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Godspeed, John Glenn Print
Editorial
Thursday, Dec. 15, 2016 -- 12:00 AM

When astronaut John Glenn made his first orbit around the earth in 1962, I was in the seventh grade.

At that time, I was very interested in space exploration. In the sixth grade, I remember writing an essay about why it was important that we discover what was happening in the “final frontier.”

First to orbit earth

It was exciting to learn about Glenn’s experiences as one of our country’s first seven astronauts. He was the first to orbit earth aboard the Mercury Friendship 7 capsule. He traveled around the globe three times in a flight that lasted just under five hours on February 20, 1962.

An article on Catholic News Service reported that among those watching Glenn’s first space flight was St. John XXIII, who asked to be kept regularly informed about the progress of the flight.

In 1998, Glenn became the oldest man to fly in space. At age 77 and a U.S. senator, he lobbied for two years to serve as a “guinea pig for geriatric studies” by orbiting the earth on the Space Shuttle.

The phrase “Godspeed, John Glenn” was commonly used for his  missions.

Belief in God

On the fourth day of that 1998 mission, Glenn, a Presbyterian, said, “I pray every day. To look out at this kind of creation out here and not believe in God is, to me, impossible. It just strengthens my faith.”

Having an astronaut talk about his belief in God should strengthen our faith and perhaps inspire others to consider believing in a creator.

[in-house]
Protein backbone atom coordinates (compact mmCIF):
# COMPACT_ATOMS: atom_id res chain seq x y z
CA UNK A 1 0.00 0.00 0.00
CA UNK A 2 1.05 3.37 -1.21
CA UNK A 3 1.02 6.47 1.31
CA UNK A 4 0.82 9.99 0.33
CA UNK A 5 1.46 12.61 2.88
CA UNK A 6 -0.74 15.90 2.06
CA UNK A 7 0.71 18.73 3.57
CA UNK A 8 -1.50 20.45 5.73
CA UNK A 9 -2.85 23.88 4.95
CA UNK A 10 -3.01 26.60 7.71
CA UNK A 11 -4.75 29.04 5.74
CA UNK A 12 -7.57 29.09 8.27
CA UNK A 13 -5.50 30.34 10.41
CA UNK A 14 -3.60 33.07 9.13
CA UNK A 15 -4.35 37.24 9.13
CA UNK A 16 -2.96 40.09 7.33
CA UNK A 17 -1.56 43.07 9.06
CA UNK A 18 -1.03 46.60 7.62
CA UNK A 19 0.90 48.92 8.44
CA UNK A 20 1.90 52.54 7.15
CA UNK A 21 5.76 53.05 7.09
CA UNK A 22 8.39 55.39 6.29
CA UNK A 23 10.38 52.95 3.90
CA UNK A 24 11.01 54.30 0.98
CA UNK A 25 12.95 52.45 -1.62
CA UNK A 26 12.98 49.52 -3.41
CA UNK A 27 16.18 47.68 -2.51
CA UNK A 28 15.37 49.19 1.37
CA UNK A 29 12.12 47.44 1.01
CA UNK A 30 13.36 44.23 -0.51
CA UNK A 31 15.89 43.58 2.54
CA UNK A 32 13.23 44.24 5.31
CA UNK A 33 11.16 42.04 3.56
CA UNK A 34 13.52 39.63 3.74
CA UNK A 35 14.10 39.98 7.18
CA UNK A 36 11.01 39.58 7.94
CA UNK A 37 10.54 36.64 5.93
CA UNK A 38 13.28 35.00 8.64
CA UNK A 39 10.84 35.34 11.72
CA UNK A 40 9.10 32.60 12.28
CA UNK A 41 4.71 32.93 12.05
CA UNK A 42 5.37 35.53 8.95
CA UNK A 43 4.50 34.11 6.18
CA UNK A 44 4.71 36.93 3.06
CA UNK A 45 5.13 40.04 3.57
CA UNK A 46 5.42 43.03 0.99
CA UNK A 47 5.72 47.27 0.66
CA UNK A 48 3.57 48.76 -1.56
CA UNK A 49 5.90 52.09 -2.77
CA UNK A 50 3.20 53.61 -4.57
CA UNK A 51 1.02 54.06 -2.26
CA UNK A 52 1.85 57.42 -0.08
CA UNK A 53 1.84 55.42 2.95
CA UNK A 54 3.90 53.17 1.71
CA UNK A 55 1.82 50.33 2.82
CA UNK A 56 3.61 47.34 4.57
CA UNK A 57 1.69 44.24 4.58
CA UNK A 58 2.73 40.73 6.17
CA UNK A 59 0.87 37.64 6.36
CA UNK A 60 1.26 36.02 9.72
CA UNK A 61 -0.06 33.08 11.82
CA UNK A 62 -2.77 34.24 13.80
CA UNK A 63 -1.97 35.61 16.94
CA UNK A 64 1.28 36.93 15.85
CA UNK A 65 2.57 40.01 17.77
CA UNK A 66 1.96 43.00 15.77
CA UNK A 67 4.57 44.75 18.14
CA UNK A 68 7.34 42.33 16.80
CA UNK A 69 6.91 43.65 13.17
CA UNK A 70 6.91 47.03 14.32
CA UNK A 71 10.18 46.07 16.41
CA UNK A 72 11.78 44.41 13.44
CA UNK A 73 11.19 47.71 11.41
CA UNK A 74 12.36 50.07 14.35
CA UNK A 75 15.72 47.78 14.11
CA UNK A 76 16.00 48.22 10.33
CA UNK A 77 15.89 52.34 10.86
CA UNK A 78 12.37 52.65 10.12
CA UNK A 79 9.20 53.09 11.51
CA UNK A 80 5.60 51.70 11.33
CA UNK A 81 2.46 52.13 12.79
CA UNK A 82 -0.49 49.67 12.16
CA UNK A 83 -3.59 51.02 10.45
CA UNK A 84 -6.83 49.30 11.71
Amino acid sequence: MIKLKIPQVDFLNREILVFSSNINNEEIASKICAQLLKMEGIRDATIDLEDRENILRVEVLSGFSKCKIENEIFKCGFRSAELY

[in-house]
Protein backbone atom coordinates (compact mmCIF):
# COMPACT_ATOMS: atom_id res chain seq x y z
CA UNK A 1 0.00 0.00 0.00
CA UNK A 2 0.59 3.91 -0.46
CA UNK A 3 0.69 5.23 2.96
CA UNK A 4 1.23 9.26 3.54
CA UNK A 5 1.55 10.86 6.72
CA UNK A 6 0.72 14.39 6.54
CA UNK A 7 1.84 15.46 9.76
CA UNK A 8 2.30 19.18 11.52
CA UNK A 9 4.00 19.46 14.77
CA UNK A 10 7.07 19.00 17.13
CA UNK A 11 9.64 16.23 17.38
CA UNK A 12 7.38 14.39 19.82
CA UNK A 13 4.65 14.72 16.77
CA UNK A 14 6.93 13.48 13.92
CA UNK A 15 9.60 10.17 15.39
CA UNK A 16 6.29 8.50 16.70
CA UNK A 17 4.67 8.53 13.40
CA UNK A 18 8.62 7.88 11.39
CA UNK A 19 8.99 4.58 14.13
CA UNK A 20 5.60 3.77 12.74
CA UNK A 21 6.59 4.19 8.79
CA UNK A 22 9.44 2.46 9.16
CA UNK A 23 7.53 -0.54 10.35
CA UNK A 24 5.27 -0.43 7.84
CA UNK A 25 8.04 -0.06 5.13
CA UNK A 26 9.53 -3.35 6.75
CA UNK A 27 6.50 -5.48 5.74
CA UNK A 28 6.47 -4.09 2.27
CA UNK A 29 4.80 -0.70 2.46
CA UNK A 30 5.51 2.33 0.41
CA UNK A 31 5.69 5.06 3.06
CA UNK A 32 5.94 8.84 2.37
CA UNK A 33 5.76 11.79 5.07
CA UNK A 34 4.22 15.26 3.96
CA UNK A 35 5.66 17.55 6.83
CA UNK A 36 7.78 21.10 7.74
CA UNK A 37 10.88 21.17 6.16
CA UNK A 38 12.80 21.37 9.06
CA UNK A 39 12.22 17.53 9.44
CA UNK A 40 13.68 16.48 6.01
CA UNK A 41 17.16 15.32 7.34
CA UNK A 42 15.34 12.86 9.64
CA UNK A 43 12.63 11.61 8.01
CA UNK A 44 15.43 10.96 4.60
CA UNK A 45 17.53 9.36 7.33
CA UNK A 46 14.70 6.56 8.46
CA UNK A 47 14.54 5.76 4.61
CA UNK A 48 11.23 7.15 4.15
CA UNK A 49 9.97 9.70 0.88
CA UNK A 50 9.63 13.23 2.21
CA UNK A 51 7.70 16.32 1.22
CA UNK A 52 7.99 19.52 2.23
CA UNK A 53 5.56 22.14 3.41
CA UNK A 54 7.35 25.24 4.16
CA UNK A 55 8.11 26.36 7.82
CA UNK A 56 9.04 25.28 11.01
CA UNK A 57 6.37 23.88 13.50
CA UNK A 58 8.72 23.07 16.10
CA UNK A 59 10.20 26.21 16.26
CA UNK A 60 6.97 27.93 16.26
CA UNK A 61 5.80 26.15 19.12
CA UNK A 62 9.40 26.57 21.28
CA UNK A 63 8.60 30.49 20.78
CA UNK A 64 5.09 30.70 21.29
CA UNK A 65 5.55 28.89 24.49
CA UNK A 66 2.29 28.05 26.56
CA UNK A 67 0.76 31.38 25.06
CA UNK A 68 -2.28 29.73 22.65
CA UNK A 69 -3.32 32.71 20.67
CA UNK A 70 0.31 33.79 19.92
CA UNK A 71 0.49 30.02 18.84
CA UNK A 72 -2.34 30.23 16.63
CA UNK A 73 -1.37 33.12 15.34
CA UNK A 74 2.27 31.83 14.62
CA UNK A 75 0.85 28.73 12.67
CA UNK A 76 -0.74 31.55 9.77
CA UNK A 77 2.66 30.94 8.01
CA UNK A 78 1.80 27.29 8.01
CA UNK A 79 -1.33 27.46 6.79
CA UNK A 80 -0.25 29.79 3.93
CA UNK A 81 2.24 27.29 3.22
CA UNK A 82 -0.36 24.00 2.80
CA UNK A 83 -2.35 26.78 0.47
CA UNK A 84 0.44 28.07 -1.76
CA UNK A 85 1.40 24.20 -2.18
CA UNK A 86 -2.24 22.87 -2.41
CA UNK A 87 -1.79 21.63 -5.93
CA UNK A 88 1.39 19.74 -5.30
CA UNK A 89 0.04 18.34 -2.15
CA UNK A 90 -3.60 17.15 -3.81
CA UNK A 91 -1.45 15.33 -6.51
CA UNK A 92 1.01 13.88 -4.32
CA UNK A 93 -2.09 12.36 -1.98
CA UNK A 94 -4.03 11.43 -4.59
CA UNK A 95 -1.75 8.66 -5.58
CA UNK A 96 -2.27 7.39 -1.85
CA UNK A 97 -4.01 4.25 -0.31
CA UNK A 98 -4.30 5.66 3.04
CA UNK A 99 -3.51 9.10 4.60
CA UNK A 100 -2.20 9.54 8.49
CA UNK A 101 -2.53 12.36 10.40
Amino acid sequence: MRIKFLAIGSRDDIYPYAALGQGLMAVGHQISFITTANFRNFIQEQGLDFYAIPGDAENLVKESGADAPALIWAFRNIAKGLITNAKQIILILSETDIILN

Why space program?

In more recent years, some people have questioned whether we should continue the space program. They question whether we should be spending money on space exploration when that money could be better used to feed hungry people or for other earthly needs.

I found an interesting article on Catholic Online written by Marshall Connolly. He argues that space exploration helps build a “growing understanding of our universe and our place within creation.”

Also, he points out that space exploration has give us technology that we use every day, including enriched baby food, water purification, portable coolers and warmers, quartz crystal timing equipment, solar energy, weather forecasting, plant research (better crops, stable food supply), environmental analysis, sewage treatment, ultrasound scanners (used for seeing babies in the womb), a wide variety of medical advances, and cellular communications (your phone and mobile devices).

As we wish John Glenn a final Godspeed, we thank him and other astronauts for their bravery in venturing into the unexplored parts of God’s creation. We hope that others will continue to follow in their footsteps.

 
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